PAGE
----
A discussion of Ron Forman as mayor of New Orleans Home      SiteMap

The City Council Conundrum
Much of Ron Forman's success over the years can be attributed to his admirable skill at consensus-building at the Audubon Institute and Commission. However, we're not talking about the traditional concept of consensus here, approached via a dialogue of competing interests: Ron has developed a much more effective method, which is to build consensus by surrounding himself with those who already agree with him. Ron is well aware that the only way he can be truly effective as our next Mayor is to have an acquiescent City Council in his pocket, operating much as his hand-picked Audubon Commission and Audubon Institute Board have done for many years.

Forman thus supports the re-election of beleaguered Republican District A City Councilman Jay Batt as an important 'cog' in the wheel that is to function as his ideal City Council, going so far as to share his supporter email list with Mr Batt's campaign.

Their mutual support dates back to 2002 when Batt was first elected to the City Council, a period which coincided with the controversy surrounding the Audubon Institute's development of a new golf course and restaurant in Audubon Park. But they got off to a rocky start: at a candidate's forum on January 24, 2002 sponsored by the Carrollton Preservation Alliance, Mr Batt made some rather nasty statements about the way in which Ron and the Audubon Institute did business; Jay said that their golf course plan "was steamrolled through, and I would like to see it readdressed, and to see the City Council take a firm stance right now and see what they can do" and "the [meager] public notice by the Audubon Institute was intended to pull the wool over your eyes and get it done before you knew." (http://saveaudubonpark.org/p4009.htm).

However, no sooner was Jay elected than the Audubon Tearoom became the setting for his first major fundraiser in May 2002, with his contributors' list reflecting distinguished Audubon Institute and Audubon Commission names, including Ron Himself, Dale Stastny, Roger Ogden, Tut Kinney, Shelley Kurtz, and Carlos Cashio. By June 2002, Jay had come to his senses, doing a complete flip-flop and fully supporting Ron's position in the controversy. Jay Batt has been a loyal Ron supporter ever since.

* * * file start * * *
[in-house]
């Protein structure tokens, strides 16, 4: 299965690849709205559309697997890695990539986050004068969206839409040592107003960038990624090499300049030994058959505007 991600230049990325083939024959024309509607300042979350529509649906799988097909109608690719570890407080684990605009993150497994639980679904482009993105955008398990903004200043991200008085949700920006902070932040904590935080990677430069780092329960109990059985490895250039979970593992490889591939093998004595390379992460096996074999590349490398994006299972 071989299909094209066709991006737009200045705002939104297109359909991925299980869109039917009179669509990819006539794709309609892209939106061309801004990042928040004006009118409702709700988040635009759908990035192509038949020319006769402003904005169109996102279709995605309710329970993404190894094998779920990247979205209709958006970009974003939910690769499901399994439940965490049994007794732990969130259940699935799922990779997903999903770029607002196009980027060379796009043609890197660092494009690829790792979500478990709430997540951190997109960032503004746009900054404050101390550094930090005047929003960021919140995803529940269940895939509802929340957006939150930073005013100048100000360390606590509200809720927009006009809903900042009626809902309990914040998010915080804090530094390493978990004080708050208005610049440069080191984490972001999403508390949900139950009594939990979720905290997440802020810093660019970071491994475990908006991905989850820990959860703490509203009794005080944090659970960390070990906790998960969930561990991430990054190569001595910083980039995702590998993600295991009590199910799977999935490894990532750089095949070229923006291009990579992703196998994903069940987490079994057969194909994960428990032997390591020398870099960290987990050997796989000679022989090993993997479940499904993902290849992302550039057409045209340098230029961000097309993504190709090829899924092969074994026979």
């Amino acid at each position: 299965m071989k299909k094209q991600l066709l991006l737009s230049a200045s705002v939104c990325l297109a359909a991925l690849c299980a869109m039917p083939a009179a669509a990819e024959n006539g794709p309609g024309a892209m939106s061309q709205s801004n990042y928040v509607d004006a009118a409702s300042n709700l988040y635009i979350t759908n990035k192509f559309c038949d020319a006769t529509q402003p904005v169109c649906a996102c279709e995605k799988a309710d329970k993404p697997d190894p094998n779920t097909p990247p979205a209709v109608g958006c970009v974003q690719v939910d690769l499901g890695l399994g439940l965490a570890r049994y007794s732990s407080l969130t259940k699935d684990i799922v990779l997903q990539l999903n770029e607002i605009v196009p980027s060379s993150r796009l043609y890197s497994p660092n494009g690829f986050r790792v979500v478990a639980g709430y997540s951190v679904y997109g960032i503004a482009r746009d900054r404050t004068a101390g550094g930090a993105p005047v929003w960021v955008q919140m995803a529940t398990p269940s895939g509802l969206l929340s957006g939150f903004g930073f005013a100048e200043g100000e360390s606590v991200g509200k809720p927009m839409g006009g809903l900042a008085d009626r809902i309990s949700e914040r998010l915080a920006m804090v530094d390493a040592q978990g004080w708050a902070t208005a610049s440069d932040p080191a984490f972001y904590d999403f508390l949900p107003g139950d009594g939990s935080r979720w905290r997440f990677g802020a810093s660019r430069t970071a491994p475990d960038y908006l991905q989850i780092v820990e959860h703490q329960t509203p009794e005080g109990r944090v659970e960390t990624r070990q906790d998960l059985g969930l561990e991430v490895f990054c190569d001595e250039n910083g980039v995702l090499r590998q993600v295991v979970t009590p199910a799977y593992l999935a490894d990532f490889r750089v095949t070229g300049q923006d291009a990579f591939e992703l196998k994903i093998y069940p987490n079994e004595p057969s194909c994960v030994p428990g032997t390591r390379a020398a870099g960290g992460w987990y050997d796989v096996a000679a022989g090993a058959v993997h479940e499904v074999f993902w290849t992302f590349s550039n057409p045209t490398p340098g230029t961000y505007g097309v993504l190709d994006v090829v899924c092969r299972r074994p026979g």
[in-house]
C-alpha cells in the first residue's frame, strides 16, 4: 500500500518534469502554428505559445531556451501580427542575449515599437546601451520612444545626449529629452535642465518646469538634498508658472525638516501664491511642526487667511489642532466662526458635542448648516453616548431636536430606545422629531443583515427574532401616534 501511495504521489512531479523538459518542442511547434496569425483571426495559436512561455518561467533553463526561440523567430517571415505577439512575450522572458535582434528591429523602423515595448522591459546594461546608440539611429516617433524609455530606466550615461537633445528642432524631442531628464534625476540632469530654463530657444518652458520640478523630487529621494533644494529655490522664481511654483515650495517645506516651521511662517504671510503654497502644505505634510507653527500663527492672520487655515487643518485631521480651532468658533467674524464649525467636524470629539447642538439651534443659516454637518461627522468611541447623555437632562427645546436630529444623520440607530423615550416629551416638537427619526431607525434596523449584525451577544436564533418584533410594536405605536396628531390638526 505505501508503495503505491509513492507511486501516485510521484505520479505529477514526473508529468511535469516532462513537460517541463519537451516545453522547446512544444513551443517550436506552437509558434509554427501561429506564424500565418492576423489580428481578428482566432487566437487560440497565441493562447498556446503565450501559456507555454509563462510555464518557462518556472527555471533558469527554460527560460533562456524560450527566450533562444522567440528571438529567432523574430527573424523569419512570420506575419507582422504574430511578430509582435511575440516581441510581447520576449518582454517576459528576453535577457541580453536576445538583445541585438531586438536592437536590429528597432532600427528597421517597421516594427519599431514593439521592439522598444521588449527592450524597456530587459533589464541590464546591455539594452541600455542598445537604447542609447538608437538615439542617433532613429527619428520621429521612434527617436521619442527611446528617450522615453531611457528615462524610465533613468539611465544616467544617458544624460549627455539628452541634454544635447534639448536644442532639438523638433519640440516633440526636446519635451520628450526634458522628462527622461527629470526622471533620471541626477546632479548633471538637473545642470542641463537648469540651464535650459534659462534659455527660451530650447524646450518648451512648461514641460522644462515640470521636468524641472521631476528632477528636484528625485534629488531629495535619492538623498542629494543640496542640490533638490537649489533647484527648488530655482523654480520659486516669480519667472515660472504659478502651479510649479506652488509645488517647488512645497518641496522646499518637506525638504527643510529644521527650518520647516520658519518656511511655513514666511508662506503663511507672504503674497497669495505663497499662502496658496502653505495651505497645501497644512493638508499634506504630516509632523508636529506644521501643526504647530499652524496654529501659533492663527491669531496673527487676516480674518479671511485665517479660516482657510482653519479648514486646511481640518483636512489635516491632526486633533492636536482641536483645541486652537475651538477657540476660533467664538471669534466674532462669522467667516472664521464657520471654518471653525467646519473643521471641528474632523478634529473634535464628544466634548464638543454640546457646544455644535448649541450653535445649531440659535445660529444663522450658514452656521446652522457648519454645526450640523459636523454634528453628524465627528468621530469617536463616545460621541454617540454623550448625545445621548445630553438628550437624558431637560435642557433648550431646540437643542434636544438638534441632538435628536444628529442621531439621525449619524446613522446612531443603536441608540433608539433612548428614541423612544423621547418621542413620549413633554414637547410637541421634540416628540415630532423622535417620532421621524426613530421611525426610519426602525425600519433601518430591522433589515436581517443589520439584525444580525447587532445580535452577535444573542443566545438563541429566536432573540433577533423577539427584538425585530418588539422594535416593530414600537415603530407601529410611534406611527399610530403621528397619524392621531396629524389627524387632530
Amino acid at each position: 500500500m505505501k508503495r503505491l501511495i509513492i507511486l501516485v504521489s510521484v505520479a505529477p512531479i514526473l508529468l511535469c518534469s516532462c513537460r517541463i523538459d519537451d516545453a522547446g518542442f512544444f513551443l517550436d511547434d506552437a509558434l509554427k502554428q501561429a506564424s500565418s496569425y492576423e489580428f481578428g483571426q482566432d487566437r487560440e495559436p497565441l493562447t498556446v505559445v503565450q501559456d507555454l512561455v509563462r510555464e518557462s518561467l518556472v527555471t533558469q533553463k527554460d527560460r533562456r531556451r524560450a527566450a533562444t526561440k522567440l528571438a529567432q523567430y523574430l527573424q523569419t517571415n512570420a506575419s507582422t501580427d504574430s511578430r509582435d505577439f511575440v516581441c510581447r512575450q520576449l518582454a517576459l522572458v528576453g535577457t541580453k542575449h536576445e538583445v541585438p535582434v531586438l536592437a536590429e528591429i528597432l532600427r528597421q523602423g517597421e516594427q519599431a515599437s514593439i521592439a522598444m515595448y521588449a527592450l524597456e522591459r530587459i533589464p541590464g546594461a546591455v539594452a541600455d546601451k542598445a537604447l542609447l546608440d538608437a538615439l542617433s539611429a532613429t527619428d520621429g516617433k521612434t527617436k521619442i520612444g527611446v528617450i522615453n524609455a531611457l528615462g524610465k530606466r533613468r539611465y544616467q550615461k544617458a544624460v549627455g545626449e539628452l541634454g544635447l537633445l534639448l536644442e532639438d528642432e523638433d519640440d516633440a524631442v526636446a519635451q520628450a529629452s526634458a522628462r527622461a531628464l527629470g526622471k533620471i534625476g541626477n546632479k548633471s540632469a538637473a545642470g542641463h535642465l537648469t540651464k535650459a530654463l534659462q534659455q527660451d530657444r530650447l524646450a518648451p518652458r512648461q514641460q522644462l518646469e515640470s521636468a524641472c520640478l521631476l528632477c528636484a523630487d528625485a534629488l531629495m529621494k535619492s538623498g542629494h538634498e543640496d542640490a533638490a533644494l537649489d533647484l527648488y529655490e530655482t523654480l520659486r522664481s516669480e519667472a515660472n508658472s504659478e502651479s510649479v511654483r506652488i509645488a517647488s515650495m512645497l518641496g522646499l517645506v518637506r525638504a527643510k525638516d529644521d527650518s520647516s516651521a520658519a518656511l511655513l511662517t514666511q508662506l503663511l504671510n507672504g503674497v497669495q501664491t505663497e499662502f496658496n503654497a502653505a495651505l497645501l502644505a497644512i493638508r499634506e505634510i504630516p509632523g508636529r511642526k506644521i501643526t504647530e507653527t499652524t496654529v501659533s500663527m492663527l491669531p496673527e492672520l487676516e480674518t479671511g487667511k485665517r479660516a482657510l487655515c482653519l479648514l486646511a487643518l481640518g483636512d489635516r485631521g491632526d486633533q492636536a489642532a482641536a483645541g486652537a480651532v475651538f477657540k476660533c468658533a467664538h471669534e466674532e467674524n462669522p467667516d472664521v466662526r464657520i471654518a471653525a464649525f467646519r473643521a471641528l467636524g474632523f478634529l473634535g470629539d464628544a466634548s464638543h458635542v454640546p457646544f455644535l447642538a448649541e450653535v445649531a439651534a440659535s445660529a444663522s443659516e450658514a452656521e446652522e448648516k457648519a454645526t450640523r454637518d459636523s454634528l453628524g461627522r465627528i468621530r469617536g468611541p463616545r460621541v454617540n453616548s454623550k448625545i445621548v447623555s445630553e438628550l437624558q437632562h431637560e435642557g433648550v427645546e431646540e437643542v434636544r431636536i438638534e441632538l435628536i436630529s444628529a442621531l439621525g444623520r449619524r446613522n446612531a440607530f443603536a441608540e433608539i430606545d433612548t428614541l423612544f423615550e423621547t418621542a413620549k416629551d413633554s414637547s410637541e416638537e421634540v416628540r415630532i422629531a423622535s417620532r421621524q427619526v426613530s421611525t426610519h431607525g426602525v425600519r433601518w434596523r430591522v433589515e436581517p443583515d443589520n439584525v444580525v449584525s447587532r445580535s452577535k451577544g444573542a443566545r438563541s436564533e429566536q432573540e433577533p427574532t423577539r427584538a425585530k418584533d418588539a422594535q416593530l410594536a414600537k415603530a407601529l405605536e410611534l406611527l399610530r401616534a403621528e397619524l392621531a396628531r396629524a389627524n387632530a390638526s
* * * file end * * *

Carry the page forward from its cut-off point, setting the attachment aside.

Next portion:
Ron and Jay also share a zest for neighborhood-based property development. Both receive financial support and have personal and professional relationships with some of our city's most successful property developers. These include uptown landlords Jim MacPhaille, owner of 899-RENT and Louisiana Coastal ($15,000 to the Forman Campaign), and Joan Hooper, owner of Riverlake Properties and Carrollton Parc ($14,000 to the Forman Campaign).

Jim MacPhaille has been stymied by neighborhood opposition to his plans to build luxury high-rise condo developments along Leake Avenue, that would not only have beautiful views of the industrial riverscape, but would provide welcome afternoon shade for most of the Riverbend and Uptown Triangle neighborhoods. Riverlake Properties has also encountered neighborhood opposition over silly issues like their illegal commercial use of a residential building at Burthe and Adams St, and the generally poor condition of their properties. Without these two prominent developers, however, we wouldn't have nearly the necessary numbers of uptown housing for students, who in turn support the neighborhood businesses and bars that bring much-needed cash into our city coffers. And that kind of cash is clearly what should be most important to these kind of candidates.

Posted: 4/4/2006  Comments (1)  
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